House Speaker Nancy Pelosi (D-Calif.) is committed to passing in the next session of Congress legislation that would require physicians nationwide to adopt health IT and could include negative consequences to encourage providers to do so, according to one of her senior advisers, CQ HealthBeat reports.
At the Healthcare Information and Management Systems Society public policy forum on Tuesday, Wendell Primus, senior budget and health policy adviser to Pelosi, said, "She believes very strongly that it's a prerequisite, a foundation, upon which our health care system be built." Primus added, "We'll have a good Democratic [health IT] bill early" in 2009 that will make sure "every physician's office is wired as soon as possible."
Primus said congressional staffers currently are working on the measure. He added that the legislation likely will incorporate facets of a House bill (HR 6898) introduced in September by House Ways and Means Health Subcommittee Chair Pete Stark (D-Calif.), which includes penalties for providers who do not adopt the technology, and another House bill (HR 6357) introduced by Energy and Commerce Committee Chair John Dingell (D-Mich.) that does not include such penalties.
Primus said that Pelosi will support health IT legislation moving forward whether it includes the penalties or not.
Predicting the Future
It is unclear when and how health IT legislation will be addressed in the next Congress because of the questions surrounding a new administration and whether lawmakers will address larger health care reform, according to Primus (Weyl, CQ HealthBeat, 10/28).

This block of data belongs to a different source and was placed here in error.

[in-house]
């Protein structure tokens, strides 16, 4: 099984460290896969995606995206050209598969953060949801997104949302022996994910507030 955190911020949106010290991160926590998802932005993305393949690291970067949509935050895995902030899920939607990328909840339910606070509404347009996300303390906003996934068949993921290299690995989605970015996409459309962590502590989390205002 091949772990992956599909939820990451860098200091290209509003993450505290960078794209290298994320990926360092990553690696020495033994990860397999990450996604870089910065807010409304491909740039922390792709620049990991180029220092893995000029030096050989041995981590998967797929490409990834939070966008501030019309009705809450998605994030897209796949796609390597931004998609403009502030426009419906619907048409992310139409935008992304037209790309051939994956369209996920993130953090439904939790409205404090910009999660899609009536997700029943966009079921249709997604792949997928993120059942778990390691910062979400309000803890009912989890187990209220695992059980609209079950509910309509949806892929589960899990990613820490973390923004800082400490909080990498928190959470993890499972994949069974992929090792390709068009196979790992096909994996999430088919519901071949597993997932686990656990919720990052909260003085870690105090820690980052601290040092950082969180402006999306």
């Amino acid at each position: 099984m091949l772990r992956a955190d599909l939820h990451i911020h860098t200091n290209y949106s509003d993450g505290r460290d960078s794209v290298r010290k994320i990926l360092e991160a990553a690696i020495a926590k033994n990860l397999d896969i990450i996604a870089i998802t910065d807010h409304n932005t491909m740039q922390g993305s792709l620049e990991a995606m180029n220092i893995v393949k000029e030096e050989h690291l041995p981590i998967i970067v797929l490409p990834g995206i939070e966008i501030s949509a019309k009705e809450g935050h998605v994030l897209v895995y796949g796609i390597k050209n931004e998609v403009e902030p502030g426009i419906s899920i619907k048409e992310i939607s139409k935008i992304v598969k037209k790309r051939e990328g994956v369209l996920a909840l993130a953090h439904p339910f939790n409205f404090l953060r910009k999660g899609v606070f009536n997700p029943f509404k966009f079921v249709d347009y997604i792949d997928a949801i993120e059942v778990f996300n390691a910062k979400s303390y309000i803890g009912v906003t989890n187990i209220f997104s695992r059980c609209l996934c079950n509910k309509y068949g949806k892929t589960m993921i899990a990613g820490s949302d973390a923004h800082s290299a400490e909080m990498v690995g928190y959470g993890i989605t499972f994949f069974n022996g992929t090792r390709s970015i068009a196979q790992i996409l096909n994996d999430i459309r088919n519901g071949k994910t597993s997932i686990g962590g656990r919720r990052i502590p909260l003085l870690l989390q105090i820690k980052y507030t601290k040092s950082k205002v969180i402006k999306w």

Health IT legislation next year could be a free-standing measure or part of a larger health care reform effort.
Primus said that the main health care issues will be "access, cost-value and quality" and that they all could be addressed together. According to Primus, Pelosi believes health IT is an integral part of addressing all three.
Before they take up health IT legislation, Primus said that congressional leadership first must draft an economic stimulus package and address appropriations before the continuing resolution runs out in March.
U.S. Meeting EHR Executive Order
In related news, HHS Deputy Secretary Tevi Troy in an interview with CongressDaily said the U.S. is "well on the way" to meeting a goal of providing at least half of the U.S. population access to electronic health records by 2014 that was part of an executive order issued by President Bush in 2004.
Troy's comments precede the final meeting of the American Health Information Community, a federal advisory panel established to monitor the challenges of implementing a national health IT system. Troy noted that AHIC will be replaced with a $13 million public-private sector collaboration, which will continue the functions of AHIC "no matter who wins the election."
He also noted that the Certification Commission for Health IT, a separate standards-setting organization, is "a very good model" and should be preserved by the new administration because it has been critical "to provide the right type of standards for interoperability and privacy protection" and encourage future adoption of health IT (Noyes, CongressDaily, 10/28).